“There is so much money pouring into these commodities markets now that it’s overwhelming the contracts,” Neville said by phone. “We don’t have a shortage of wheat in this country. We have a shortage of futures contracts,” he added, explaining that with everyone loading up on one side of the market, people can get trapped.
“I’ve seen this happen before. This one was just worse.”
Neville, who witnessed people throwing up in the bathroom during 1987’s Black Monday market crash, said he now makes sure to take his goldendoodle for a walk when things get too stressful. Still, he remains glued to his phone most days.
Wheat prices have cooled a bit after hitting a record March 8, and were headed for a weekly loss of 8%. However, without a resolution to the war, spring plantings for farmers in Ukraine are in doubt, which could drastically reduce the world’s supplies of wheat, corn and sunflower.
For commodity traders, that means monitoring markets nearly around the clock.
“Being around my computer at 7 o’ clock Sunday night is absolutely necessary,” said Ryan Ettner, a commodity broker at Allendale Inc. in Illinois. “Markets are so volatile, people just want that information right now.”
Ettner worked at Archer-Daniels-Midland Co., one of the world’s biggest crop traders, in 2008 when wheat had a similar move during the global financial crisis. Trading floors made it easy to see when big players were buying or selling. Now, he’s just getting a lot of late-night phone calls.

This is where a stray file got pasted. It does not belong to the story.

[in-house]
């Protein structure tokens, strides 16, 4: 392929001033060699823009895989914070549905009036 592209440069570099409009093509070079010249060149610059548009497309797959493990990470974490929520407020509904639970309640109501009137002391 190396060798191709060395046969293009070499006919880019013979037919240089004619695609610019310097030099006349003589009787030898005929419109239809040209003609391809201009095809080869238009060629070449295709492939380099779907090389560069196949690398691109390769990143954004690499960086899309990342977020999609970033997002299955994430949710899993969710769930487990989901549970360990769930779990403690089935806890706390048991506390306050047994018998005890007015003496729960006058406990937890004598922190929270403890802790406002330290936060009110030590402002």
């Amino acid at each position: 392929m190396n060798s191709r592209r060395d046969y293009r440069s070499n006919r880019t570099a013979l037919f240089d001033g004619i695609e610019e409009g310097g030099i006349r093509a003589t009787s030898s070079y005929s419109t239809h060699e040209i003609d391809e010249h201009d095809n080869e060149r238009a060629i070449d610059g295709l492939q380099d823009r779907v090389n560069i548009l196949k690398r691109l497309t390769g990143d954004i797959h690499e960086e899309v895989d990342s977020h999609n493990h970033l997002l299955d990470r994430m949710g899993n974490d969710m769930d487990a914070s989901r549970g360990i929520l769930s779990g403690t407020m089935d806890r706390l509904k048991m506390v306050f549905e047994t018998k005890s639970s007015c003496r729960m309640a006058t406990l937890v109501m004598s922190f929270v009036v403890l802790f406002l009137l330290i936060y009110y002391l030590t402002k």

Even though rallies today lack the “rush of noise” you used to get from the trading pit, Ettner said. “This is the craziest time to be a trader since then.”
Lane Broadbent, president of commodity futures brokerage firm KIS Futures in Oklahoma City, said he had one client who missed out on the wheat rally in 2008 and now he’s determined to stay in the current market.
When overnight shelling sparked a fire at Ukraine’s Zaporizhzhia nuclear power plant last week, Broadbent fielded as many as 35 calls from panicked traders. He had been at a local basketball game at the time and stepped outside to put in trades.
Stressed-out clients told him, “I can’t sleep. I can’t concentrate. All I can think about are my futures markets.”
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